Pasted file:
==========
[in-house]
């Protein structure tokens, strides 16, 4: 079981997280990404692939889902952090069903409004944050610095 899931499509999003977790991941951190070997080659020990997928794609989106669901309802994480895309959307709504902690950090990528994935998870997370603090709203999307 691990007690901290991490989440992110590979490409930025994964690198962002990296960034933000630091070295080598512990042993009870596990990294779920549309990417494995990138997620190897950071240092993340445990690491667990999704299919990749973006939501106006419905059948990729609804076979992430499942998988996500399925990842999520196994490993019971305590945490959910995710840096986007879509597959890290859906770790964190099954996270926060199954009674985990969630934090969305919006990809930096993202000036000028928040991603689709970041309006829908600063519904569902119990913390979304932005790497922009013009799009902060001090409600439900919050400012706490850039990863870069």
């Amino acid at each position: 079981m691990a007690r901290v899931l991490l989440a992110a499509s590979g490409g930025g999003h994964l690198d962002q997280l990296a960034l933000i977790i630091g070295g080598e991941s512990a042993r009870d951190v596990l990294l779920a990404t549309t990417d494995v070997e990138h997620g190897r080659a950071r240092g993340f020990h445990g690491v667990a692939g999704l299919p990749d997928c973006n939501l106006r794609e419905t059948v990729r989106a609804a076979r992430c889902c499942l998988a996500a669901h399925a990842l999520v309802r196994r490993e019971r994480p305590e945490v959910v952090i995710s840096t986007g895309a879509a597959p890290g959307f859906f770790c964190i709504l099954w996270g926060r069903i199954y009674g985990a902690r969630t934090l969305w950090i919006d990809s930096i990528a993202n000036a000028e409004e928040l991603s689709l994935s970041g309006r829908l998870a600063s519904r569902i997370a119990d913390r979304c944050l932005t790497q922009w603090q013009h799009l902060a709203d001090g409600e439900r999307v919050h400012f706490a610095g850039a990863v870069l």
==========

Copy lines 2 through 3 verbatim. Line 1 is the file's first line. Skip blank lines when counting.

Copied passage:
């Protein structure tokens, strides 16, 4: 079981997280990404692939889902952090069903409004944050610095 899931499509999003977790991941951190070997080659020990997928794609989106669901309802994480895309959307709504902690950090990528994935998870997370603090709203999307 691990007690901290991490989440992110590979490409930025994964690198962002990296960034933000630091070295080598512990042993009870596990990294779920549309990417494995990138997620190897950071240092993340445990690491667990999704299919990749973006939501106006419905059948990729609804076979992430499942998988996500399925990842999520196994490993019971305590945490959910995710840096986007879509597959890290859906770790964190099954996270926060199954009674985990969630934090969305919006990809930096993202000036000028928040991603689709970041309006829908600063519904569902119990913390979304932005790497922009013009799009902060001090409600439900919050400012706490850039990863870069």
């Amino acid at each position: 079981m691990a007690r901290v899931l991490l989440a992110a499509s590979g490409g930025g999003h994964l690198d962002q997280l990296a960034l933000i977790i630091g070295g080598e991941s512990a042993r009870d951190v596990l990294l779920a990404t549309t990417d494995v070997e990138h997620g190897r080659a950071r240092g993340f020990h445990g690491v667990a692939g999704l299919p990749d997928c973006n939501l106006r794609e419905t059948v990729r989106a609804a076979r992430c889902c499942l998988a996500a669901h399925a990842l999520v309802r196994r490993e019971r994480p305590e945490v959910v952090i995710s840096t986007g895309a879509a597959p890290g959307f859906f770790c964190i709504l099954w996270g926060r069903i199954y009674g985990a902690r969630t934090l969305w950090i919006d990809s930096i990528a993202n000036a000028e409004e928040l991603s689709l994935s970041g309006r829908l998870a600063s519904r569902i997370a119990d913390r979304c944050l932005t790497q922009w603090q013009h799009l902060a709203d001090g409600e439900r999307v919050h400012f706490a610095g850039a990863v870069l």